• 7. Provisions for the basic principles of personal information protection and national and local governments' obligations and some provisions such as the "Basic Ideals" and the "Duties of the Government and Local Public Entities" came into force on May 30, 2003, whereas other provisions such as the "Duties of an Enterprise that Handles Private Personal Information," the "Competent Minister," the "Promotion of the Protection of Personal Information by a Private Body," "Exemptions," and "Penal Provisions" came into force on April 1, 2005. The subcommittee on privacy protection, the Quality of Life Policy Council reviewed the implementation of the Act Concerning the Protection of Personal since November, 2004, to discuss whether revisions to the Act and its operation are necessary. The subcommittee published its opinion on June 29, 2007, in which it concludes that revisions are not necessary at this time. See "Govt urged to monitor 'overreaction' to info law," Daily Yomiuri, July 1, 2007.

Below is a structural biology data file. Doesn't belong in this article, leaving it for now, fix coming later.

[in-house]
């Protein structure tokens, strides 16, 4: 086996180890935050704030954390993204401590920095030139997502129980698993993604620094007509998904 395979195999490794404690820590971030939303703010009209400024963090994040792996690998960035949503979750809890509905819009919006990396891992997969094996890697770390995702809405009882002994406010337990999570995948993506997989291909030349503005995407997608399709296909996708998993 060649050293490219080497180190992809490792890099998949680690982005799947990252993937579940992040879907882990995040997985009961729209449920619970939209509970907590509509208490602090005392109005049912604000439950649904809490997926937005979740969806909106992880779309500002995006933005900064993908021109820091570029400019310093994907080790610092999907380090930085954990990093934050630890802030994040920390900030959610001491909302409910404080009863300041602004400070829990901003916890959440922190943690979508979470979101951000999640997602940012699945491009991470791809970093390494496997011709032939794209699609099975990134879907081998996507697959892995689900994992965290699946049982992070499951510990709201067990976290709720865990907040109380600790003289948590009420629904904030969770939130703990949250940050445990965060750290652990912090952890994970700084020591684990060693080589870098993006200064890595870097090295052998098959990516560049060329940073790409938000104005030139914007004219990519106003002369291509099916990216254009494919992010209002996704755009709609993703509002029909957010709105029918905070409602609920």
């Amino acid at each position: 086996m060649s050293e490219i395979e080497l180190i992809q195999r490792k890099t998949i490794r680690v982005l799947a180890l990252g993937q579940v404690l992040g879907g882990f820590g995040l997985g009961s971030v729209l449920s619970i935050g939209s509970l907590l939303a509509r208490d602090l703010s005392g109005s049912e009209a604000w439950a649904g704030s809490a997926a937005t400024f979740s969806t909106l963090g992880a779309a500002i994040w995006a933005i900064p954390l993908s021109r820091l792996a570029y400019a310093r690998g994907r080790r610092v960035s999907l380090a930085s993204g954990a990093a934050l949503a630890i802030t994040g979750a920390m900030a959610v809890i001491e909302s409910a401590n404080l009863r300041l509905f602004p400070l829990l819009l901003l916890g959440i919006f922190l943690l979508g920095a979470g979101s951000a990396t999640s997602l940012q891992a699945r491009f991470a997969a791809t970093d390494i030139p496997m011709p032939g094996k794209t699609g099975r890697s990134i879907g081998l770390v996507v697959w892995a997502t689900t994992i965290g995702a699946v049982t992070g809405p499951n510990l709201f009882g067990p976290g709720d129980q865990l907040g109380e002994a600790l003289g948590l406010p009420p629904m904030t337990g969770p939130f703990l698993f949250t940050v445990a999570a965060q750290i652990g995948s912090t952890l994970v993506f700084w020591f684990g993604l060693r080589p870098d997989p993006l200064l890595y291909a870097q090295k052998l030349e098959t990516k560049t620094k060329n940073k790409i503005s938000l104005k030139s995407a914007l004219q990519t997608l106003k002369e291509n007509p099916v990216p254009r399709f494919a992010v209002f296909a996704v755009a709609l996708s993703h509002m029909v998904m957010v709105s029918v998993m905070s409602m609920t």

• 8. "Japan Passes Personal Information Protection Bills," Mainichi Daily News, May 23, 2003.
  • 9. http://www.soumu.go.jp/english/gyoukan/060516_02.html
  • 10. The Act for Protection of Personal Data Held by Administrative Organs of 2003, Articles 53-55.